Abstract

While Iwan elements have been used to effectively model the stiffness and energy dissipation in bolted joints, integrating the equations of motion of these elements is fairly expensive since implicit schemes, such as Newmark’s methods, need to be used. This paper presents a method of simulating dynamic systems containing nonlinear Iwan elements that significantly reduce the computation cost by using closed-form expressions for stiffness and damping in the microslip regime and an averaging method for regions of time in which no external force is applied. The proposed algorithm is demonstrated on a single degree-of-freedom (SDOF) system to evaluate the range over which it retains accuracy and the improvement in performance it offers. Although the current implementation is limited to SDOF systems, it can be used to simulate the response of each mode in structures exhibiting weak nonlinearity that can be modeled using the modal Iwan approach. To verify this, the dynamic response of a finite element model of a beam assembly, integrated using the Newmark-β method, has been compared with its equivalent modal model integrated using the proposed algorithm. The results show that the algorithm accurately predicts the response in a fraction of the time taken by implicit integration schemes, so long as the modes remain uncoupled and weakly nonlinear.

1 Introduction

Mechanical fasteners have long been known to be a source of stiffness and energy dissipation in built-up structures [1,2]. Bolted joints allow slip between contact interfaces, which leads to frictional energy dissipation and changes in stiffness. Both stiffness and energy dissipation (and hence damping) have been found to show amplitude-dependent behavior [3], that is the amount of slip that occurs is dependent on the amplitude of the force applied. At lower amplitudes, the edges of the joint surfaces slip while a majority of the joint remains clamped due to the bolt pre-load. This is known as microslip. In the microslip regime, the stiffness of the joint decreases only slightly with increase in vibration amplitude, but there is significant energy loss which leads to a large increase in damping. This behavior has been observed in numerous experimental studies [46]. As the force amplitude increases, the slip region gradually expands until macroslip occurs, which is characterized by relative motion between the surfaces and significant decrease in joint stiffness. Joints are typically designed to maintain their integrity and are hence expected to predominantly show microslip behavior in most realistic structures. In fact, Deaner et al. [5] experimentally observed that very high force levels are required to cause a bolted structure to go into macroslip, making it difficult to even fully characterize this behavior, unless the bolt torques were unrealistically low.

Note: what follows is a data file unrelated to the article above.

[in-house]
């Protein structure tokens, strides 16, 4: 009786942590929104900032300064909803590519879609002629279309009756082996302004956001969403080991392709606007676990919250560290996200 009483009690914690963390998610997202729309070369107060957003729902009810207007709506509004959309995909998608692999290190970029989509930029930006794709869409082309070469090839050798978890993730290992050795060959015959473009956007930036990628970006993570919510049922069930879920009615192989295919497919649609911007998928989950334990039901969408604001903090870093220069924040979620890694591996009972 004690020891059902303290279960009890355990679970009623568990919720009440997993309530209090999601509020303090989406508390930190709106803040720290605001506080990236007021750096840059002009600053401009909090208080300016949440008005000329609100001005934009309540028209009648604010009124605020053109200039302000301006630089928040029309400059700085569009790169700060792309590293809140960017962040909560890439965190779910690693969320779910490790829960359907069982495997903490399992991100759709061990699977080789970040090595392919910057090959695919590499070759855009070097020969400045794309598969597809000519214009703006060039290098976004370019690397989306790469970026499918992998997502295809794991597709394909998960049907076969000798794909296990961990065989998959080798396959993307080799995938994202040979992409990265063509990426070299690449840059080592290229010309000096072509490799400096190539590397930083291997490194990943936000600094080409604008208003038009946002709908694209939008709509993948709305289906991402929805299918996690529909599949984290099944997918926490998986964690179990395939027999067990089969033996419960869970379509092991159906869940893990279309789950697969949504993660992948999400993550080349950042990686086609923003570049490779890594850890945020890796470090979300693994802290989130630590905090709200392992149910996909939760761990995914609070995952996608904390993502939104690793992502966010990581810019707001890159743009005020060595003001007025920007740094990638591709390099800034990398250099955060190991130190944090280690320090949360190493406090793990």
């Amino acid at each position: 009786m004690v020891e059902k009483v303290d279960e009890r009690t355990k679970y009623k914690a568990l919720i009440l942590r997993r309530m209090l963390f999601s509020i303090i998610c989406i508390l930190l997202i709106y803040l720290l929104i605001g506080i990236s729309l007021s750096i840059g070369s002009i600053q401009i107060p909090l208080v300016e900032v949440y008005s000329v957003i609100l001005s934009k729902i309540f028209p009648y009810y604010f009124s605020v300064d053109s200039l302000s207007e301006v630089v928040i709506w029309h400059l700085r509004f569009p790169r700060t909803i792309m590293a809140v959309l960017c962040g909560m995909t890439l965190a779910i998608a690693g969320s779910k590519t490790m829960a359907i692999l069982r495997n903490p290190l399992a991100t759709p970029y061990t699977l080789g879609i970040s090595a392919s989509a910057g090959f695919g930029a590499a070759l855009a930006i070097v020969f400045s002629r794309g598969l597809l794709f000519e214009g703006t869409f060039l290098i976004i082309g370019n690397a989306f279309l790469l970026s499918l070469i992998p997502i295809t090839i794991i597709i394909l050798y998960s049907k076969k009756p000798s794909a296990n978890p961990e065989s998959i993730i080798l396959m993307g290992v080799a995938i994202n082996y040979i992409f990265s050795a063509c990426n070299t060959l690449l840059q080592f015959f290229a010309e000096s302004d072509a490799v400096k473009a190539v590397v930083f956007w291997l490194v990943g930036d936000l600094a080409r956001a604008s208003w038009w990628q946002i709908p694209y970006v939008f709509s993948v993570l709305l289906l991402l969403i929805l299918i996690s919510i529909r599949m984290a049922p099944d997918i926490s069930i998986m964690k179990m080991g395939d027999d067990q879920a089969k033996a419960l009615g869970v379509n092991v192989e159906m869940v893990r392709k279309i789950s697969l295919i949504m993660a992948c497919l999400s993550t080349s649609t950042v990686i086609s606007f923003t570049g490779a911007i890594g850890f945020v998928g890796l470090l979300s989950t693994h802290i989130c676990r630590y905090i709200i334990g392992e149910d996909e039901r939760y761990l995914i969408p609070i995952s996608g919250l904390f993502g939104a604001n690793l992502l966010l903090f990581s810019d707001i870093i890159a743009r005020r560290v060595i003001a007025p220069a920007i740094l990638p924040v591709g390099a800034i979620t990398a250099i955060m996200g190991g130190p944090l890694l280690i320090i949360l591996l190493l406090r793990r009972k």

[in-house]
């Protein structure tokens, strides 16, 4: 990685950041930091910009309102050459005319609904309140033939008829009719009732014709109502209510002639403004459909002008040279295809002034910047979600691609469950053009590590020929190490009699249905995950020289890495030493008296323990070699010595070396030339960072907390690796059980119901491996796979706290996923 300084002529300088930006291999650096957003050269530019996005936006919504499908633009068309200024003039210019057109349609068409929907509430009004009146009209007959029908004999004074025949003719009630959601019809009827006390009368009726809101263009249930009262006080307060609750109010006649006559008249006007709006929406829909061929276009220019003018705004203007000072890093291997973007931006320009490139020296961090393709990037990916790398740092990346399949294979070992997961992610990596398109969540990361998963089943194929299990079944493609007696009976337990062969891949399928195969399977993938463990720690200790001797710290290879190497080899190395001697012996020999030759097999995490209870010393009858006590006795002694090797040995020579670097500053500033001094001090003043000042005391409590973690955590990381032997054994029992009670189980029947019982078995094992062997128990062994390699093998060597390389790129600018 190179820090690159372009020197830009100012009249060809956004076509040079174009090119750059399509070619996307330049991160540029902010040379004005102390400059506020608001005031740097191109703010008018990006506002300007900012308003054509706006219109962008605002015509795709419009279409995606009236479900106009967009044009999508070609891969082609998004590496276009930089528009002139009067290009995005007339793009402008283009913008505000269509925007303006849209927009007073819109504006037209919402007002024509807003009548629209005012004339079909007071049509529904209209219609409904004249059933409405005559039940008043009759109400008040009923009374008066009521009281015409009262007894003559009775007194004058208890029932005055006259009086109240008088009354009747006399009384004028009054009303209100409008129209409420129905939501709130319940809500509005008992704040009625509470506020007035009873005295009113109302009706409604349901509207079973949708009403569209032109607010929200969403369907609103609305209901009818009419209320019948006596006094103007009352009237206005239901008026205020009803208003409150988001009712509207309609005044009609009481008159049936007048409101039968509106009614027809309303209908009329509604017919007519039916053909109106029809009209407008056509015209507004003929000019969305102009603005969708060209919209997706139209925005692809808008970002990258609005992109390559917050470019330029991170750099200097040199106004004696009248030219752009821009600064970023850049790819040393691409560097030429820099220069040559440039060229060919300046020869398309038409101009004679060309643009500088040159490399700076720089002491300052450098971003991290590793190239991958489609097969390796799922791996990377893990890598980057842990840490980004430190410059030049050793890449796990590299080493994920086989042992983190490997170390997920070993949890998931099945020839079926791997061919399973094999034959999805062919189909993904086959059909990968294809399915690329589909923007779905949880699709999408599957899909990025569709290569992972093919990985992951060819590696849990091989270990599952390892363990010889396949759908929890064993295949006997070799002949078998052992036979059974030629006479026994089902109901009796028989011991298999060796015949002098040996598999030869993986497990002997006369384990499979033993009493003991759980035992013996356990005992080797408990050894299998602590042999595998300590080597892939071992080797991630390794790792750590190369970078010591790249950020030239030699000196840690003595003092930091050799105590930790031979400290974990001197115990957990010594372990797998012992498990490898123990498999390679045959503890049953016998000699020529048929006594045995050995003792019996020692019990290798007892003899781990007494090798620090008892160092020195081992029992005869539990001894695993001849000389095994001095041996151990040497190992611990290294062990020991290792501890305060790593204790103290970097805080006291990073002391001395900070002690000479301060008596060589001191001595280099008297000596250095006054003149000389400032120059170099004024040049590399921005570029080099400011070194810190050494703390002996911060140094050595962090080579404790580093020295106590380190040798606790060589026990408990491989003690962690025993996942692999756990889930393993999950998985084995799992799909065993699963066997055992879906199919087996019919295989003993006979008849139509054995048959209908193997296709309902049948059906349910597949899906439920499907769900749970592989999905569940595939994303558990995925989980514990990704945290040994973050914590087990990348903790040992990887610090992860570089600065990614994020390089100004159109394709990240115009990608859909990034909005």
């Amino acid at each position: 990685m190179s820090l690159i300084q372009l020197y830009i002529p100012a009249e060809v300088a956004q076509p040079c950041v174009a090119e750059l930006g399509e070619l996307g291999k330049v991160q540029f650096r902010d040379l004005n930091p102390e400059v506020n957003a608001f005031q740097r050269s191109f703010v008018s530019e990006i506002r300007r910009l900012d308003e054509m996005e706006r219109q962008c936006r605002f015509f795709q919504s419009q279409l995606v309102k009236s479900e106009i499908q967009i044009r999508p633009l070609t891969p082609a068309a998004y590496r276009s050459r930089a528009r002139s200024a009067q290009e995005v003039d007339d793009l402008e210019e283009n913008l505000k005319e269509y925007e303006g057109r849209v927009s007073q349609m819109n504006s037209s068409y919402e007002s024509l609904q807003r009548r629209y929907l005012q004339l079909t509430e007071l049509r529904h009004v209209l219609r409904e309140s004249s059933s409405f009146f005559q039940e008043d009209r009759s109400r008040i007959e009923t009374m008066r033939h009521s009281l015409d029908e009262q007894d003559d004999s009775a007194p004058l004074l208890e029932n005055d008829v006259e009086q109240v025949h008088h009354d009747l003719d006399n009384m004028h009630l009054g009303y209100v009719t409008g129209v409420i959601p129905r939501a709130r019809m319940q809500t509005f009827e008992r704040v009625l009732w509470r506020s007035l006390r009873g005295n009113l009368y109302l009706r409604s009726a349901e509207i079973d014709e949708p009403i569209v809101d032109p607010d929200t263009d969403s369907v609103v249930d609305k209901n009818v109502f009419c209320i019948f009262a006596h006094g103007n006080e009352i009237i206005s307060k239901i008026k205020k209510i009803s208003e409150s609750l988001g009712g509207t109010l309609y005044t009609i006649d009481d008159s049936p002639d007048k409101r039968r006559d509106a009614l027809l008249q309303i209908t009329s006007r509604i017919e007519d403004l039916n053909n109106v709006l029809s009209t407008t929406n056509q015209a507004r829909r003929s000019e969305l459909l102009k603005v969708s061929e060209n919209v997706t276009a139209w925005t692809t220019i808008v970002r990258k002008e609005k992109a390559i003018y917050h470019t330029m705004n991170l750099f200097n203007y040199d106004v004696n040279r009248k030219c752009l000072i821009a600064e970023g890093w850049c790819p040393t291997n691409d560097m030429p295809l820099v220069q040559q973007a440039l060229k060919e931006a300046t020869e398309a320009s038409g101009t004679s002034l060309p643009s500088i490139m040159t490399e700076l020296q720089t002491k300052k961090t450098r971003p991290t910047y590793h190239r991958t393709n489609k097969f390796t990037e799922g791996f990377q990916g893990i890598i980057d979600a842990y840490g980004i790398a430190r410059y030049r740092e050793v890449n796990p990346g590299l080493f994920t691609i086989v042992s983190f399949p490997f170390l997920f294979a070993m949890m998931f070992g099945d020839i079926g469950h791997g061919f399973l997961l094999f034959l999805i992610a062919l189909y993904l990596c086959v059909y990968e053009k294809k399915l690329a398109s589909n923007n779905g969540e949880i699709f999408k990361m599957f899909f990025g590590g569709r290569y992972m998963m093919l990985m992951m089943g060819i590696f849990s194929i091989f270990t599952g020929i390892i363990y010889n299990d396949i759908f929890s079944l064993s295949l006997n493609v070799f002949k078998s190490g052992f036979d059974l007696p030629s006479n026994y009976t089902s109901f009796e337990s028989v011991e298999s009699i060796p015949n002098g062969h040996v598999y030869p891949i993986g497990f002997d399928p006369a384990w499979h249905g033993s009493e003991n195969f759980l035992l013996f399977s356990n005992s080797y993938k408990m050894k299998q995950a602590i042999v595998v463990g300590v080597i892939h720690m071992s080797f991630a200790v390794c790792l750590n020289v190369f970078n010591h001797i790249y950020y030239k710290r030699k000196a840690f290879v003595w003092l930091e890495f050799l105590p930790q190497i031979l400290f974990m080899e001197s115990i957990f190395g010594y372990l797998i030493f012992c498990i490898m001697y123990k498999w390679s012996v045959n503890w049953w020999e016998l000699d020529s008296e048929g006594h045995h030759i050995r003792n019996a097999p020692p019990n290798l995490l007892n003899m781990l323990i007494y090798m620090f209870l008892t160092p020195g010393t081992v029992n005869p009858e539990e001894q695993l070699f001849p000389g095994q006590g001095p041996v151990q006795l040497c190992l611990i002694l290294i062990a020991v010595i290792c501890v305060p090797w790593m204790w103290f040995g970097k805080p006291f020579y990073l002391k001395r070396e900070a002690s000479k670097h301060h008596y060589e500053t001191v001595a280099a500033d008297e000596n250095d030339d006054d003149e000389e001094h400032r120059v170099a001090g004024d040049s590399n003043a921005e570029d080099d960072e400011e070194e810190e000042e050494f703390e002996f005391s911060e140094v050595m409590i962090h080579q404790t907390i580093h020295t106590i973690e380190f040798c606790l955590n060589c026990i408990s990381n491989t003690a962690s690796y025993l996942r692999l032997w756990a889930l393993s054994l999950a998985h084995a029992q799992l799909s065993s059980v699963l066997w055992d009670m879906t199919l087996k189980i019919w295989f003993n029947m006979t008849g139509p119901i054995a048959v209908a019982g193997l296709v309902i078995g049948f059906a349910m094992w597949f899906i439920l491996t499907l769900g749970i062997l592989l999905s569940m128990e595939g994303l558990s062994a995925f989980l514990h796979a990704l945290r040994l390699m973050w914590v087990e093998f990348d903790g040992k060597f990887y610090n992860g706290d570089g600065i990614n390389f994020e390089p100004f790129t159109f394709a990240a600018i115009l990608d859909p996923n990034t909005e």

Modeling the above-explained phenomena in detail would make dynamic analysis highly computationally expensive. An alternative is to replace the contact interface with a lumped, hysteretic model capable of simulating the microslip and macroslip behavior observed. One such model is the Iwan model [7], initially used for metal elasto-plasticity. The Iwan model consists of a parallel system of spring-slider units known as Jenkins elements. There have been many adaptations of the Iwan model to capture joint mechanics. The most widely used among them is Segalman’s four-parameter Iwan model [8], with the four parameters accounting for the joint stiffness, the macroslip force, the transition to macroslip, and the power law energy dissipation that many joints have been found to exhibit in microslip. While this is less expensive than modeling the contact in detail, the computational burden is significant in structures with multiple joints or when performing parametric studies. As an alternative, Segalman [9] proposed a modal approach stating that each nonlinear mode can be represented as an single degree-of-freedom (SDOF) system with an Iwan element to account for the nonlinearity, provided the modes are uncoupled and weakly nonlinear. Deaner et al. [5] and Roettgen and Allen [6] showed that the modal Iwan model is capable of describing the nonlinearity in various bolted structures. Further, Lacayo et al. [10] found that this approach can accurately capture the nonlinear response to an impulse-type excitation (that excites different modes of the structure to varying extents) if it consists of one dominant mode and may still be fairly acceptable in cases of more than one dominant mode, provided the mode being studied is a dominant one.